BBC news: TV licence model ‘unsustainable’ as broadcaster ‘pleads poverty’ | UK | News (Reports)


The annual cost of a TV licence will increase from £157.50 to £159 from April 1, 2021. The price hike comes less than a year after free TV licences for most over-75s were controversially scrapped last July. BBC director-general Tim Davie previously said the corporation would have lost up to £700million if the measure was not implemented.

The BBC’s royal charter is due to review in 2027 and pressure has grown on the licence fee to be replaced by a Netflix-style subscription service.

Campaigner groups, such a Defund The BBC, are leading the calls for the annual fee to be abolished. 

Dennis Reed, director of the campaign group Silver Voices, has described the latest licence fee rise as a “slap in the face” for the most vulnerable members of society, and called for an overhaul of the model.

He told “The current situation is not sustainable because the BBC promised to keep the free TV licences for the over-75s and now it is pleading poverty and saying that because the over-75s concession cost too much money, they had to scrap it apart from those on pension credit.

“And they’re still moaning the people on pension credit are costing them millions of pounds a year in free licences.

“I don’t quite get that calculation because up until August 1 last year they never received any money from the over-75s, so I don’t know why it is suddenly costing them millions of pounds.

“I really don’t understand that calculation, they never received any money before, so they are not really losing that money if you take my point.”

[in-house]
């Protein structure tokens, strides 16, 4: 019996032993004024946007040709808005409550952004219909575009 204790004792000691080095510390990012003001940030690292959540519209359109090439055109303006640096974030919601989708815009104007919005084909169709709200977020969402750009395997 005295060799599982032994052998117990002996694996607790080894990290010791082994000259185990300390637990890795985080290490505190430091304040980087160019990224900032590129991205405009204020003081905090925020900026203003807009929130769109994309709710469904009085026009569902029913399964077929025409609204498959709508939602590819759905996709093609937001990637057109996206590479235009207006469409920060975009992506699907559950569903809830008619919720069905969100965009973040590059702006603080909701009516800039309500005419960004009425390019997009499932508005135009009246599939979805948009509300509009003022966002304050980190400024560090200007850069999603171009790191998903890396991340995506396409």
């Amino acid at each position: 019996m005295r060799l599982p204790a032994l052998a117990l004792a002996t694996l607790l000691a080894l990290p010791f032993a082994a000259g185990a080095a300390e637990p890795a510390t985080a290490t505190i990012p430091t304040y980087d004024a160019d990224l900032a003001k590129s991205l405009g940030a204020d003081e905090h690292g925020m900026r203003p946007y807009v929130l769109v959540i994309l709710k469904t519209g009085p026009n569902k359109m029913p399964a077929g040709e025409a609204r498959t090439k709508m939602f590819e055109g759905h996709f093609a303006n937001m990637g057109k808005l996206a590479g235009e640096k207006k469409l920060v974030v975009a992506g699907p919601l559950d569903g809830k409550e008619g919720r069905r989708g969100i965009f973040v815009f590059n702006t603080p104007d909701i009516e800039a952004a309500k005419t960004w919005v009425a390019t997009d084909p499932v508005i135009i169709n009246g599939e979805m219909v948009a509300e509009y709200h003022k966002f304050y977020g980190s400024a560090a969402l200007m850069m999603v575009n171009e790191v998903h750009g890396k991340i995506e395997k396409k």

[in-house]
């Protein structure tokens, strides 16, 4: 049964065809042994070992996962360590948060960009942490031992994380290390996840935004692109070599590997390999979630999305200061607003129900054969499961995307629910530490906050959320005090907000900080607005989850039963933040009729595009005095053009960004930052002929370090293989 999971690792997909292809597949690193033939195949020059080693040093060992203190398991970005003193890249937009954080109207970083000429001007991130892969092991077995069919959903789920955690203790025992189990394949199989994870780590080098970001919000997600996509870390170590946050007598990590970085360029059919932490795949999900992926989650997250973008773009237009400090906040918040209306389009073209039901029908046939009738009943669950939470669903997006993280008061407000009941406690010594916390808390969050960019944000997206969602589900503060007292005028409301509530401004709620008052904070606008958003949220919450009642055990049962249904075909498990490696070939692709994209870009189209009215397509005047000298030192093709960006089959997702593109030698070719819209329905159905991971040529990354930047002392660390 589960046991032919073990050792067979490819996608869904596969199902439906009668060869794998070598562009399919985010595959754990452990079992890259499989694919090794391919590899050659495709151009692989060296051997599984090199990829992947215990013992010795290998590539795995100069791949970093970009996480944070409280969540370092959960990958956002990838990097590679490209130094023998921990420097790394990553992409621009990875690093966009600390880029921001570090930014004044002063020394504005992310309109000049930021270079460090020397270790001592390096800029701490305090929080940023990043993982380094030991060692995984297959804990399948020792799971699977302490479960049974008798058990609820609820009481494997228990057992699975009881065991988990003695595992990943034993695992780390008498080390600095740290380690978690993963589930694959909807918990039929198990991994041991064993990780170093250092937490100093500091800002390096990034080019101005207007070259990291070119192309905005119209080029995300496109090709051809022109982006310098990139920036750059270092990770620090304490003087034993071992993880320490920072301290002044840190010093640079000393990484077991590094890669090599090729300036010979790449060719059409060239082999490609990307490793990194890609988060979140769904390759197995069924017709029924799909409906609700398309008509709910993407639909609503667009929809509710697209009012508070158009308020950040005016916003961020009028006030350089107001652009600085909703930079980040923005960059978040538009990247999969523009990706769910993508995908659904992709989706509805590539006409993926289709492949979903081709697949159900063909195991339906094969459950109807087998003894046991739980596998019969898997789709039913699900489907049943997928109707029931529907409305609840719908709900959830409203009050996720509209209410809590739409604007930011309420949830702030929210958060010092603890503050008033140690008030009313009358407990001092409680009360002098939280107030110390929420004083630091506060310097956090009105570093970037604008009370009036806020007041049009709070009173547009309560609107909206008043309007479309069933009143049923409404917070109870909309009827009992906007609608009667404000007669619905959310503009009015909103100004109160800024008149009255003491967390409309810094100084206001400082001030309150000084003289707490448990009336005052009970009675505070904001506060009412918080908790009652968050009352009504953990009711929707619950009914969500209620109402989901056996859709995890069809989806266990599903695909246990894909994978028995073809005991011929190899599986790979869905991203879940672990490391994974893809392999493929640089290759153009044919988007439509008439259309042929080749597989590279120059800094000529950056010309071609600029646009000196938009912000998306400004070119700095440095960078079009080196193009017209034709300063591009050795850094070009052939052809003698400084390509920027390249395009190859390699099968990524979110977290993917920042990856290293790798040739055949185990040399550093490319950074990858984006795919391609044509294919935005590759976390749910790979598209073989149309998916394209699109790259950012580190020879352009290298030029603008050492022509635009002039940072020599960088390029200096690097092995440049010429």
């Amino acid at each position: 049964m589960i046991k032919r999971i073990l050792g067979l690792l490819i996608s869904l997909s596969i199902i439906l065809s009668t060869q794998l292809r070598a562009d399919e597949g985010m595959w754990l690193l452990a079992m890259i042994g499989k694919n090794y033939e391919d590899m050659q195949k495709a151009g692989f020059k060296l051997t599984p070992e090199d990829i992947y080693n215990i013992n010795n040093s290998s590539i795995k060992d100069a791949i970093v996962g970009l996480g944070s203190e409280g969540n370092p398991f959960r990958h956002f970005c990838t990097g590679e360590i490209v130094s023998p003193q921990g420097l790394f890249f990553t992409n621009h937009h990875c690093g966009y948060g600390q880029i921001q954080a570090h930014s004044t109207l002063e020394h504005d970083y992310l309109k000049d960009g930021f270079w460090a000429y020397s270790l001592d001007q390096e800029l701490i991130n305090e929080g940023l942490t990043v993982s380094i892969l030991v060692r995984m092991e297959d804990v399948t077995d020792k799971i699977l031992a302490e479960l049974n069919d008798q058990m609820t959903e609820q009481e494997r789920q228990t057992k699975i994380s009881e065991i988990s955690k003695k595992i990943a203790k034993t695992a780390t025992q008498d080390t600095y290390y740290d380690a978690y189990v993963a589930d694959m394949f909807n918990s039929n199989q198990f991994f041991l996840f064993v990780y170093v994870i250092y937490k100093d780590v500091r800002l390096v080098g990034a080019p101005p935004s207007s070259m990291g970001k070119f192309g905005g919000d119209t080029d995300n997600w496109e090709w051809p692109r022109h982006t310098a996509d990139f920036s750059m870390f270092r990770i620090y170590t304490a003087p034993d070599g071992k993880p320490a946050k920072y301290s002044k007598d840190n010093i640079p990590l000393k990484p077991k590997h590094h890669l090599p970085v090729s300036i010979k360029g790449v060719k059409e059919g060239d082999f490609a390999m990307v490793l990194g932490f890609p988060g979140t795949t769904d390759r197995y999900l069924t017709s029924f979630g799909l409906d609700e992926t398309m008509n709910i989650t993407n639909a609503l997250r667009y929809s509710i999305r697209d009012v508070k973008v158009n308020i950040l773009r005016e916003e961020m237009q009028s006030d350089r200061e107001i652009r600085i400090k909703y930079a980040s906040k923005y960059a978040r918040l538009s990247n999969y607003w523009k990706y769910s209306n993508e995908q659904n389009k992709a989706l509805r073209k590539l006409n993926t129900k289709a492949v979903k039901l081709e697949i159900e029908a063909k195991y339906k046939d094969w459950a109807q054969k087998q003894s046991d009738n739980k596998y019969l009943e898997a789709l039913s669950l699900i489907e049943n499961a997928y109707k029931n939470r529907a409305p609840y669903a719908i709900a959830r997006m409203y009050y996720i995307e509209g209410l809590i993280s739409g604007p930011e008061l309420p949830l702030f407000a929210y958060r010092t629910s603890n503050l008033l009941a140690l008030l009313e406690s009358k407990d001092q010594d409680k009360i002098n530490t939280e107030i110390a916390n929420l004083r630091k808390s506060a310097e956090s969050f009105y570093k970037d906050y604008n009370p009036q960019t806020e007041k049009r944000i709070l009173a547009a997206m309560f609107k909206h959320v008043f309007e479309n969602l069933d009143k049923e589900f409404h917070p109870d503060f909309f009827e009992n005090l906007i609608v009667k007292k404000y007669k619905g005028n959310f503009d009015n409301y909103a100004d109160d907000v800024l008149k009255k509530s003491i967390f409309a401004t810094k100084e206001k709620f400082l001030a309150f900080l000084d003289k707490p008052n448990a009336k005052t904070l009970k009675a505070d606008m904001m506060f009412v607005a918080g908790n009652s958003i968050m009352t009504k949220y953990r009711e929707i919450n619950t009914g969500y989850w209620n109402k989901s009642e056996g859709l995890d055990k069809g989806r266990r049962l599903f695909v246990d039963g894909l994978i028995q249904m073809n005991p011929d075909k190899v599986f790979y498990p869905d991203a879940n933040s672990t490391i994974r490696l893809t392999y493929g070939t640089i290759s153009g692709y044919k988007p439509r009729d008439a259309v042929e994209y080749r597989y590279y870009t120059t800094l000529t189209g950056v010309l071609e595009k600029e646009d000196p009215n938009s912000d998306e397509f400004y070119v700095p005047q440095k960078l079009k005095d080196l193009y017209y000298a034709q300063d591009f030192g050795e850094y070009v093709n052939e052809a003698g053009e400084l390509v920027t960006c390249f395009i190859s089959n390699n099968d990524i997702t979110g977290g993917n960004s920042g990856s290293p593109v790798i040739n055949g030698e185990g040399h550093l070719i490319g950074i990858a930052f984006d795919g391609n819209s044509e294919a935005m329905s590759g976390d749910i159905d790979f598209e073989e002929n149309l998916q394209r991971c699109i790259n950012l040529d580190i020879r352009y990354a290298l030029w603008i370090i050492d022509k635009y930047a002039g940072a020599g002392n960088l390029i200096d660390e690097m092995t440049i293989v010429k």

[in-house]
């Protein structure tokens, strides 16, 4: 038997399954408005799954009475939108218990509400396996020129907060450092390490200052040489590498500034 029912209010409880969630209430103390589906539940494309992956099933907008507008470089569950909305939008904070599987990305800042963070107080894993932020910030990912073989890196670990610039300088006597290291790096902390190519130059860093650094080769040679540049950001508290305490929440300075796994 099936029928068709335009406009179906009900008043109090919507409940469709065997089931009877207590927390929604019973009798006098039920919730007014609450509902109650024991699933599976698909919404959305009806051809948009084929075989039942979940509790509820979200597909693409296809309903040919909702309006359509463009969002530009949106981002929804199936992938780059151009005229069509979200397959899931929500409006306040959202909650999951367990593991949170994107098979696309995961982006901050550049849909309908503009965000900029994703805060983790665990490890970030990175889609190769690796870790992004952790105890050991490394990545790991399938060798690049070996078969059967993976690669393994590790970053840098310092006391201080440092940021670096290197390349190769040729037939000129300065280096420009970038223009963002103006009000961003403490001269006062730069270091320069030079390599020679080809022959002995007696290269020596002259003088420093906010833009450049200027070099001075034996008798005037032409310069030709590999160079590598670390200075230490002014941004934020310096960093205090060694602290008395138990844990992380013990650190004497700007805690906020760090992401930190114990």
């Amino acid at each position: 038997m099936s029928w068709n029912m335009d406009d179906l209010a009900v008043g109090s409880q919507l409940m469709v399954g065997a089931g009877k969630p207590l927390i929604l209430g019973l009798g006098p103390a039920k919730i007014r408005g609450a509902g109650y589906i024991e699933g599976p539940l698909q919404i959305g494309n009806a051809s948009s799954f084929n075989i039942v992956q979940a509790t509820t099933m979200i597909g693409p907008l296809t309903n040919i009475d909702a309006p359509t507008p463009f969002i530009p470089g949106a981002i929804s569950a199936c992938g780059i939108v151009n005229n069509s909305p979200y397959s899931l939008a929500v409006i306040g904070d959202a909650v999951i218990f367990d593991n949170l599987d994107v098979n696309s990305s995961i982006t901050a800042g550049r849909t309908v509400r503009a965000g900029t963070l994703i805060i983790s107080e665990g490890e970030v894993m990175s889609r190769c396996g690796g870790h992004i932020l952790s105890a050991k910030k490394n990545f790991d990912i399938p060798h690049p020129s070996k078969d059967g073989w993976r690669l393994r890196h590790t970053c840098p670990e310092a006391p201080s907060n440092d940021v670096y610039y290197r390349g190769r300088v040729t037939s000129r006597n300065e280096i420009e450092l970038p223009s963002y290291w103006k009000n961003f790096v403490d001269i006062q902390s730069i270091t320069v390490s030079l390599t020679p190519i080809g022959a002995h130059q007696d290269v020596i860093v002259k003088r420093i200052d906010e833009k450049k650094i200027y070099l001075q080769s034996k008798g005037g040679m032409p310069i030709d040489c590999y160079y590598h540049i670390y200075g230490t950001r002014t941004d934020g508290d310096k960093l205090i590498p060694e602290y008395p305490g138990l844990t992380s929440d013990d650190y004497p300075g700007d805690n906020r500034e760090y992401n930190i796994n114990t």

Earlier, this month it was revealed around 750,000 pensioners have refused to pay their TV licence.

The boycott is estimated to create black hole of more than £100million.

Mr Davie has said the licence fee model is the best way of funding the BBC.

Speaking last year, the BBC chief said: “I haven’t seen a model that beats the current one at the moment, a universally funded licence fee.

“The vast majority of households think it offers very good value. That’s what the BBC needs to focus on. Under my leadership, we’ll focus on that.”

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Last month, the Government said it is not going ahead with plans to decriminalise non-payment of the licence fee, but will keep the issue under “active consideration”.

Culture Secretary Oliver Dowden said switching to a civil enforcement system risked being seen as an “invitation” to evade the fee.

A BBC spokeswomen told the licence fee is set by the Government and insisted “flexible payment plans” have been set up to help people cover the costs.


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